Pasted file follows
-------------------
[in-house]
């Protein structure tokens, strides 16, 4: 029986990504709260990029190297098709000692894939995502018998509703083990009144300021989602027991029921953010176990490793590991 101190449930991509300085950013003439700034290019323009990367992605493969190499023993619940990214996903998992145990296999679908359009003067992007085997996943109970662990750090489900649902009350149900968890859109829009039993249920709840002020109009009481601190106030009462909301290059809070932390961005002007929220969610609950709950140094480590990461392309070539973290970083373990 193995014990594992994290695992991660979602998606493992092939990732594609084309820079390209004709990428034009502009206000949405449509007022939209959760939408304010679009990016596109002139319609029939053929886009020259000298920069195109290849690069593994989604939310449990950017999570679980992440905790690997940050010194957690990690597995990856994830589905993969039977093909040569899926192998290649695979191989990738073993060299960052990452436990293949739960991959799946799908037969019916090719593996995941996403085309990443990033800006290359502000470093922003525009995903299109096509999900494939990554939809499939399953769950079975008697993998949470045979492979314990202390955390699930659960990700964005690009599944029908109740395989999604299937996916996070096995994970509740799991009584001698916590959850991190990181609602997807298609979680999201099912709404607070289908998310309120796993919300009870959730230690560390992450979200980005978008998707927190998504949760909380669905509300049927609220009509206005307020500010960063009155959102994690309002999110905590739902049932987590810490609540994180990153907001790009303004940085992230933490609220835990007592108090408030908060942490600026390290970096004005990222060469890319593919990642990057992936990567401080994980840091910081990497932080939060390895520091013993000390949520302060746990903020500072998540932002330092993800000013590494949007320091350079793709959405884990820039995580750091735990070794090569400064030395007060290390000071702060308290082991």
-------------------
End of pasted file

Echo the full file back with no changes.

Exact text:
[in-house]
């Protein structure tokens, strides 16, 4: 029986990504709260990029190297098709000692894939995502018998509703083990009144300021989602027991029921953010176990490793590991 101190449930991509300085950013003439700034290019323009990367992605493969190499023993619940990214996903998992145990296999679908359009003067992007085997996943109970662990750090489900649902009350149900968890859109829009039993249920709840002020109009009481601190106030009462909301290059809070932390961005002007929220969610609950709950140094480590990461392309070539973290970083373990 193995014990594992994290695992991660979602998606493992092939990732594609084309820079390209004709990428034009502009206000949405449509007022939209959760939408304010679009990016596109002139319609029939053929886009020259000298920069195109290849690069593994989604939310449990950017999570679980992440905790690997940050010194957690990690597995990856994830589905993969039977093909040569899926192998290649695979191989990738073993060299960052990452436990293949739960991959799946799908037969019916090719593996995941996403085309990443990033800006290359502000470093922003525009995903299109096509999900494939990554939809499939399953769950079975008697993998949470045979492979314990202390955390699930659960990700964005690009599944029908109740395989999604299937996916996070096995994970509740799991009584001698916590959850991190990181609602997807298609979680999201099912709404607070289908998310309120796993919300009870959730230690560390992450979200980005978008998707927190998504949760909380669905509300049927609220009509206005307020500010960063009155959102994690309002999110905590739902049932987590810490609540994180990153907001790009303004940085992230933490609220835990007592108090408030908060942490600026390290970096004005990222060469890319593919990642990057992936990567401080994980840091910081990497932080939060390895520091013993000390949520302060746990903020500072998540932002330092993800000013590494949007320091350079793709959405884990820039995580750091735990070794090569400064030395007060290390000071702060308290082991």